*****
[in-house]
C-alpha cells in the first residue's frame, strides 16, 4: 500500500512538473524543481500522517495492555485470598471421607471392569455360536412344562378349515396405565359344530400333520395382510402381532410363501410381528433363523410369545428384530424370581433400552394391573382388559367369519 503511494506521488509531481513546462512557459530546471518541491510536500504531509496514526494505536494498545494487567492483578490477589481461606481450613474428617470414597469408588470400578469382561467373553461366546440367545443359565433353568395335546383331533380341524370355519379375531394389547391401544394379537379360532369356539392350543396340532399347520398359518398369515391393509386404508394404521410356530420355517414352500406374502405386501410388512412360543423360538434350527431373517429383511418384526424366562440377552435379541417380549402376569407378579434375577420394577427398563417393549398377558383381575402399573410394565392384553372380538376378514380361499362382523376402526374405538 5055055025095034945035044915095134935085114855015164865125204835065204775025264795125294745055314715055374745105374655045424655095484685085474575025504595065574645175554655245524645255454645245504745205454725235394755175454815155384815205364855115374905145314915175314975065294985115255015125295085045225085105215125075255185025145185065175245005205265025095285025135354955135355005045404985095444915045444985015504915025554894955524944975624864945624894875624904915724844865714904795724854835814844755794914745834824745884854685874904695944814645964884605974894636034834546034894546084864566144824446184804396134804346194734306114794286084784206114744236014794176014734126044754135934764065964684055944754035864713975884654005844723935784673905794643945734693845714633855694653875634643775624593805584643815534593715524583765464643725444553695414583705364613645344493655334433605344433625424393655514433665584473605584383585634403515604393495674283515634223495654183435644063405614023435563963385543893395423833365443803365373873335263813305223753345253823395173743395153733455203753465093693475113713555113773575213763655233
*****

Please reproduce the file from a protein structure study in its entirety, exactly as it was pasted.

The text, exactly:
[in-house]
C-alpha cells in the first residue's frame, strides 16, 4: 500500500512538473524543481500522517495492555485470598471421607471392569455360536412344562378349515396405565359344530400333520395382510402381532410363501410381528433363523410369545428384530424370581433400552394391573382388559367369519 503511494506521488509531481513546462512557459530546471518541491510536500504531509496514526494505536494498545494487567492483578490477589481461606481450613474428617470414597469408588470400578469382561467373553461366546440367545443359565433353568395335546383331533380341524370355519379375531394389547391401544394379537379360532369356539392350543396340532399347520398359518398369515391393509386404508394404521410356530420355517414352500406374502405386501410388512412360543423360538434350527431373517429383511418384526424366562440377552435379541417380549402376569407378579434375577420394577427398563417393549398377558383381575402399573410394565392384553372380538376378514380361499362382523376402526374405538 5055055025095034945035044915095134935085114855015164865125204835065204775025264795125294745055314715055374745105374655045424655095484685085474575025504595065574645175554655245524645255454645245504745205454725235394755175454815155384815205364855115374905145314915175314975065294985115255015125295085045225085105215125075255185025145185065175245005205265025095285025135354955135355005045404985095444915045444985015504915025554894955524944975624864945624894875624904915724844865714904795724854835814844755794914745834824745884854685874904695944814645964884605974894636034834546034894546084864566144824446184804396134804346194734306114794286084784206114744236014794176014734126044754135934764065964684055944754035864713975884654005844723935784673905794643945734693845714633855694653875634643775624593805584643815534593715524583765464643725444553695414583705364613645344493655334433605344433625424393655514433665584473605584383585634403515604393495674283515634223495654183435644063405614023435563963385543893395423833365443803365373873335263813305223753345253823395173743395153733455203753465093693475113713555113773575213763655233